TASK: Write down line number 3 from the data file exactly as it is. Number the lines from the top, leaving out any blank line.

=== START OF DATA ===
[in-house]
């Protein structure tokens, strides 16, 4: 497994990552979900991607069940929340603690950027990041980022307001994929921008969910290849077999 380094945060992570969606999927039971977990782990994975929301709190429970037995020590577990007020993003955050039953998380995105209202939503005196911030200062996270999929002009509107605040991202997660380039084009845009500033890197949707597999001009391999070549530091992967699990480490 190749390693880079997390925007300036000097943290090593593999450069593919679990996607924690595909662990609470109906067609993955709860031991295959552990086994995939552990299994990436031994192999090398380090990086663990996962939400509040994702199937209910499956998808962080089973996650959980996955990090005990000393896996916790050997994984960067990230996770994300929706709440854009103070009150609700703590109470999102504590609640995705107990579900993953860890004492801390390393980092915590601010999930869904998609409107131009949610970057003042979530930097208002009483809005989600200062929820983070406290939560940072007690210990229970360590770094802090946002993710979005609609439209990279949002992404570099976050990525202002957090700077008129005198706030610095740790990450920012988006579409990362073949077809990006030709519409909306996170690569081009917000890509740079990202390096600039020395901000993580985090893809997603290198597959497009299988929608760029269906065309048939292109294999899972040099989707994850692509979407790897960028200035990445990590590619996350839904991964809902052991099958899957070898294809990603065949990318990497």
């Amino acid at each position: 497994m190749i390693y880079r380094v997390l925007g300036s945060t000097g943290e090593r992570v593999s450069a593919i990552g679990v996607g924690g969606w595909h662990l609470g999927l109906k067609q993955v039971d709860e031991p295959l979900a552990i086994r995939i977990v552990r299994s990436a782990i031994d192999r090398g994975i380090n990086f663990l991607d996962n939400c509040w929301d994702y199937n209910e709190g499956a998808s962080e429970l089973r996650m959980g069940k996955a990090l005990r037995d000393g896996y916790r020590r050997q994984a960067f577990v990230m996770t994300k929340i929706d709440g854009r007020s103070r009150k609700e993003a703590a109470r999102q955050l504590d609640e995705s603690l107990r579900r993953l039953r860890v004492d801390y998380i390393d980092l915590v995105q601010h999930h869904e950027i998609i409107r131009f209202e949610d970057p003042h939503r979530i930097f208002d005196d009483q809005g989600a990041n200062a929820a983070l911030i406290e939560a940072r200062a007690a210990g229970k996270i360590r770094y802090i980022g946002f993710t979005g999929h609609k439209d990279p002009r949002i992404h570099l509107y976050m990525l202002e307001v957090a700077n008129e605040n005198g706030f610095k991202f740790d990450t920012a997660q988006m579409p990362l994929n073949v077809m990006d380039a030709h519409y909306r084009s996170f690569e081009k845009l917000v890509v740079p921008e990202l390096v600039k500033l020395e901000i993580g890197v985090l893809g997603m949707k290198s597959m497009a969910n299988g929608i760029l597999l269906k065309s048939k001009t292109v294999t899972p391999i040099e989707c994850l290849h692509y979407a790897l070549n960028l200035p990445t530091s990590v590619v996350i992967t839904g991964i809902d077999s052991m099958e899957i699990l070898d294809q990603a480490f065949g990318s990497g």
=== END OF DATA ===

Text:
């Amino acid at each position: 497994m190749i390693y880079r380094v997390l925007g300036s945060t000097g943290e090593r992570v593999s450069a593919i990552g679990v996607g924690g969606w595909h662990l609470g999927l109906k067609q993955v039971d709860e031991p295959l979900a552990i086994r995939i977990v552990r299994s990436a782990i031994d192999r090398g994975i380090n990086f663990l991607d996962n939400c509040w929301d994702y199937n209910e709190g499956a998808s962080e429970l089973r996650m959980g069940k996955a990090l005990r037995d000393g896996y916790r020590r050997q994984a960067f577990v990230m996770t994300k929340i929706d709440g854009r007020s103070r009150k609700e993003a703590a109470r999102q955050l504590d609640e995705s603690l107990r579900r993953l039953r860890v004492d801390y998380i390393d980092l915590v995105q601010h999930h869904e950027i998609i409107r131009f209202e949610d970057p003042h939503r979530i930097f208002d005196d009483q809005g989600a990041n200062a929820a983070l911030i406290e939560a940072r200062a007690a210990g229970k996270i360590r770094y802090i980022g946002f993710t979005g999929h609609k439209d990279p002009r949002i992404h570099l509107y976050m990525l202002e307001v957090a700077n008129e605040n005198g706030f610095k991202f740790d990450t920012a997660q988006m579409p990362l994929n073949v077809m990006d380039a030709h519409y909306r084009s996170f690569e081009k845009l917000v890509v740079p921008e990202l390096v600039k500033l020395e901000i993580g890197v985090l893809g997603m949707k290198s597959m497009a969910n299988g929608i760029l597999l269906k065309s048939k001009t292109v294999t899972p391999i040099e989707c994850l290849h692509y979407a790897l070549n960028l200035p990445t530091s990590v590619v996350i992967t839904g991964i809902d077999s052991m099958e899957i699990l070898d294809q990603a480490f065949g990318s990497g």